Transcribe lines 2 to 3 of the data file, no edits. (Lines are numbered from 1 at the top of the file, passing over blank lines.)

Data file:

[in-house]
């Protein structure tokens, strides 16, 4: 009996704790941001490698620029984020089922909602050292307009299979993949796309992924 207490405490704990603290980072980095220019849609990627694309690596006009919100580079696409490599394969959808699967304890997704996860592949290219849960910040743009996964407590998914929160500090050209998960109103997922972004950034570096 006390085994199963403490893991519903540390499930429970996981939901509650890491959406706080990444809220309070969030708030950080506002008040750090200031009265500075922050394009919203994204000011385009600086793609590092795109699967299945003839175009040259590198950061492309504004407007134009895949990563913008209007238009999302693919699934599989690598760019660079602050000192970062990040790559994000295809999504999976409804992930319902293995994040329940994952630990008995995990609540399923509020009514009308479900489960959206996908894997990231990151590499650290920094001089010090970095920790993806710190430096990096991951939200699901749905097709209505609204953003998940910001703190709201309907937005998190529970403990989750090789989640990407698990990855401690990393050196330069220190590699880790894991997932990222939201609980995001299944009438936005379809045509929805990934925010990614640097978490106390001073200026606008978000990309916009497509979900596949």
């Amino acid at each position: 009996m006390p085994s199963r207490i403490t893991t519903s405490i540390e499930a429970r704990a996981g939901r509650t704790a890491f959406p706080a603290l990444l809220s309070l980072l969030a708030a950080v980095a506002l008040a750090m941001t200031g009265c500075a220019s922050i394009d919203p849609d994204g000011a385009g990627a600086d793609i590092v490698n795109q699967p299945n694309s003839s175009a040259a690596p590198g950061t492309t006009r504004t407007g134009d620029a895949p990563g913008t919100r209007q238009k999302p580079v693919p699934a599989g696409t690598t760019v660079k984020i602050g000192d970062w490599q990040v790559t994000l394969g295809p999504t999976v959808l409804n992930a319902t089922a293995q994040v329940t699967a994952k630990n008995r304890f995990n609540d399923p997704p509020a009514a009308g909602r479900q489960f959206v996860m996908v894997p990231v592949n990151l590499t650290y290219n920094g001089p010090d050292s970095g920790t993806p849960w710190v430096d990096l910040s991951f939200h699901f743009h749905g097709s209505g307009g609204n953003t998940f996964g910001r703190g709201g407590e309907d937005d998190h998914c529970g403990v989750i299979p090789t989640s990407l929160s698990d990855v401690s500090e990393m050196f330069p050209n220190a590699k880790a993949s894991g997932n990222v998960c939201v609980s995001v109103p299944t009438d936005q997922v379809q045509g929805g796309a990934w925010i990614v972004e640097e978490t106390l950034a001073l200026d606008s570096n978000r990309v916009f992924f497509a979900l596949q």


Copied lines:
């Protein structure tokens, strides 16, 4: 009996704790941001490698620029984020089922909602050292307009299979993949796309992924 207490405490704990603290980072980095220019849609990627694309690596006009919100580079696409490599394969959808699967304890997704996860592949290219849960910040743009996964407590998914929160500090050209998960109103997922972004950034570096 006390085994199963403490893991519903540390499930429970996981939901509650890491959406706080990444809220309070969030708030950080506002008040750090200031009265500075922050394009919203994204000011385009600086793609590092795109699967299945003839175009040259590198950061492309504004407007134009895949990563913008209007238009999302693919699934599989690598760019660079602050000192970062990040790559994000295809999504999976409804992930319902293995994040329940994952630990008995995990609540399923509020009514009308479900489960959206996908894997990231990151590499650290920094001089010090970095920790993806710190430096990096991951939200699901749905097709209505609204953003998940910001703190709201309907937005998190529970403990989750090789989640990407698990990855401690990393050196330069220190590699880790894991997932990222939201609980995001299944009438936005379809045509929805990934925010990614640097978490106390001073200026606008978000990309916009497509979900596949």
């Amino acid at each position: 009996m006390p085994s199963r207490i403490t893991t519903s405490i540390e499930a429970r704990a996981g939901r509650t704790a890491f959406p706080a603290l990444l809220s309070l980072l969030a708030a950080v980095a506002l008040a750090m941001t200031g009265c500075a220019s922050i394009d919203p849609d994204g000011a385009g990627a600086d793609i590092v490698n795109q699967p299945n694309s003839s175009a040259a690596p590198g950061t492309t006009r504004t407007g134009d620029a895949p990563g913008t919100r209007q238009k999302p580079v693919p699934a599989g696409t690598t760019v660079k984020i602050g000192d970062w490599q990040v790559t994000l394969g295809p999504t999976v959808l409804n992930a319902t089922a293995q994040v329940t699967a994952k630990n008995r304890f995990n609540d399923p997704p509020a009514a009308g909602r479900q489960f959206v996860m996908v894997p990231v592949n990151l590499t650290y290219n920094g001089p010090d050292s970095g920790t993806p849960w710190v430096d990096l910040s991951f939200h699901f743009h749905g097709s209505g307009g609204n953003t998940f996964g910001r703190g709201g407590e309907d937005d998190h998914c529970g403990v989750i299979p090789t989640s990407l929160s698990d990855v401690s500090e990393m050196f330069p050209n220190a590699k880790a993949s894991g997932n990222v998960c939201v609980s995001v109103p299944t009438d936005q997922v379809q045509g929805g796309a990934w925010i990614v972004e640097e978490t106390l950034a001073l200026d606008s570096n978000r990309v916009f992924f497509a979900l596949q």